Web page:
Third grade students in classrooms around the country are getting lessons on cursive handwriting, and one student’s penmanship stands out as a first-place winner in a national writing competition.
“To me, I thought I would have a really good chance at winning,” said competitor, Sara Hinesley.
But even more remarkable is that 10-year-old Hinesley was born without hands.
“I knew that I was different from the others, but I also knew that to me, I don’t feel like I have a difference,” Hinesley explained.
Hinesley represented her third grade class in the special needs division of the annual Zaner-Bloser National Handwriting Contest.
One student from every grade level at
“I mean, looking at her handwriting, it could have been entered in the regular competition because she’s just so meticulous with her writing,” said principal at
During the competition, students were tasked with writing their first and last name and answering the question of why they like cursive.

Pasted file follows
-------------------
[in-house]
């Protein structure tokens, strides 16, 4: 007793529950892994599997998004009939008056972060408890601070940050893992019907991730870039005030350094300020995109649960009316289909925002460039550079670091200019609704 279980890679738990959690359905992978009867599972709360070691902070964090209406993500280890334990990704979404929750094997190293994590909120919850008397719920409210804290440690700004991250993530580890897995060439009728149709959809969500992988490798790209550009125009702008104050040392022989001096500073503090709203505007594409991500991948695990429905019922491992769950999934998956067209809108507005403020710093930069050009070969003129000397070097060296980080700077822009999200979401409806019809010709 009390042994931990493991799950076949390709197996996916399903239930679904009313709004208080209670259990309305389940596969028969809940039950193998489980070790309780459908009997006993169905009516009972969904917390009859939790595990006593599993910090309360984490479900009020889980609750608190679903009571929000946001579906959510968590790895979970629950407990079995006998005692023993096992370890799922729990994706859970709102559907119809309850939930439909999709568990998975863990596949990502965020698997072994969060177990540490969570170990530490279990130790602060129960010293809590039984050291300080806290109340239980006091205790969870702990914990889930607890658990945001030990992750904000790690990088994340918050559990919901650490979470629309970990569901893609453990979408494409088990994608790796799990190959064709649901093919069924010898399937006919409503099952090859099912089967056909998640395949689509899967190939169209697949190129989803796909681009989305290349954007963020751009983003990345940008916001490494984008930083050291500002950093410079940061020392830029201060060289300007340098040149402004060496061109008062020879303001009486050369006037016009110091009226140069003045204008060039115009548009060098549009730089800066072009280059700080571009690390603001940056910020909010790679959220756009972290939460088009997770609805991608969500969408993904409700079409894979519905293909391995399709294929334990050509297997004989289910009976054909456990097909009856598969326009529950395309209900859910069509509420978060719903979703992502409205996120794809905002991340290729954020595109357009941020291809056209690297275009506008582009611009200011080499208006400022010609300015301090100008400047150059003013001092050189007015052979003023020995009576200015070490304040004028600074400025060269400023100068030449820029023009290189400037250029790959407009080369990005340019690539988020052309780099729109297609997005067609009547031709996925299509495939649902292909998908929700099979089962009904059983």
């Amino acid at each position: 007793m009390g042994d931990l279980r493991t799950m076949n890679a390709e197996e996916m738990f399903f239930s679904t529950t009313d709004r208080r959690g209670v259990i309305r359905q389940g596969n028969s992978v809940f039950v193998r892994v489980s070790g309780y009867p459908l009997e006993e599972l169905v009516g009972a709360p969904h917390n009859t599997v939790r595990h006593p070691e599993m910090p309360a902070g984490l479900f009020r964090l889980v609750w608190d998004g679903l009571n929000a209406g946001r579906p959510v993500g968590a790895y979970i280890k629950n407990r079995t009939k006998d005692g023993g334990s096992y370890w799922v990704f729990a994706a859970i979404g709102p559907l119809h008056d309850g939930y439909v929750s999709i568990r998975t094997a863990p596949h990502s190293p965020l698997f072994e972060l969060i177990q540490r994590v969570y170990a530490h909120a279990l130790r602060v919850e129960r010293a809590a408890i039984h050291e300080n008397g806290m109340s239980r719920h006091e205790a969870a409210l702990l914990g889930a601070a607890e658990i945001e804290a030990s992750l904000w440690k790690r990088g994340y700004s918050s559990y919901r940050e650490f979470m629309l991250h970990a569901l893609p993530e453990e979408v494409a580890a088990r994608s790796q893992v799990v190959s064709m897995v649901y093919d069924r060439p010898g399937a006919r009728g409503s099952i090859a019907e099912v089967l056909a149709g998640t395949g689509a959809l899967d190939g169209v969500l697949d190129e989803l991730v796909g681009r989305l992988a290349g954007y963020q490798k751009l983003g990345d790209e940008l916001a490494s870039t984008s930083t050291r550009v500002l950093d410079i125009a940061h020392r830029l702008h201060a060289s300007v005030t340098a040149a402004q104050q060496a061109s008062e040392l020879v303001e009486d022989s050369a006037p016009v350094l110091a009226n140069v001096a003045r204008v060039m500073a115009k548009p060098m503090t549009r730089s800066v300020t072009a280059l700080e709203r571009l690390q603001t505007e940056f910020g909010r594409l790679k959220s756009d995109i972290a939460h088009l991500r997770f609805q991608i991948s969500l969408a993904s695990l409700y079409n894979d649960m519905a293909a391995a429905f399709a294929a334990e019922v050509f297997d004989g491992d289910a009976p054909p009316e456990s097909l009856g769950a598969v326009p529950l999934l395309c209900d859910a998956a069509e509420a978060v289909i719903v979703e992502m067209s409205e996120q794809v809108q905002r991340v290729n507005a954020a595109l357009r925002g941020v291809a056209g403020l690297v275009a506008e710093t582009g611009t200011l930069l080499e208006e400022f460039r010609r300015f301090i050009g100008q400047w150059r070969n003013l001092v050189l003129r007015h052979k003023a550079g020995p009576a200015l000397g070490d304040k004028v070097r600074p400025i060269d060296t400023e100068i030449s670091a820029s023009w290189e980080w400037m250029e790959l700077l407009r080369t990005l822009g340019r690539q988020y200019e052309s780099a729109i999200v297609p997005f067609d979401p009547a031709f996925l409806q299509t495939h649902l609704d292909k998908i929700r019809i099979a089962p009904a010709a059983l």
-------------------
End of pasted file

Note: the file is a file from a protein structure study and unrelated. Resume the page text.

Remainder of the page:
“I like the way that the letters form and that it’s easy to move. The goal is to try your best and not to have too many erase marks, which is kind of difficult for many kids,” Hinesley said.
She says she’s never felt different from any of her friends or peers. She credits that to the guidance and help from her older sister, Veronica.
“She would help me with things that I can’t do. For a science fair she made an artificial hand that I could use,” Hinesley explained.
And to other kids around the county who also have unique experiences growing up, Hinesley says advised “to never give up on what you’re trying to do and preserve through difficulties.”
Hinesley says this summer she and her sister hope to launch a design company with proceeds going to kids with special needs.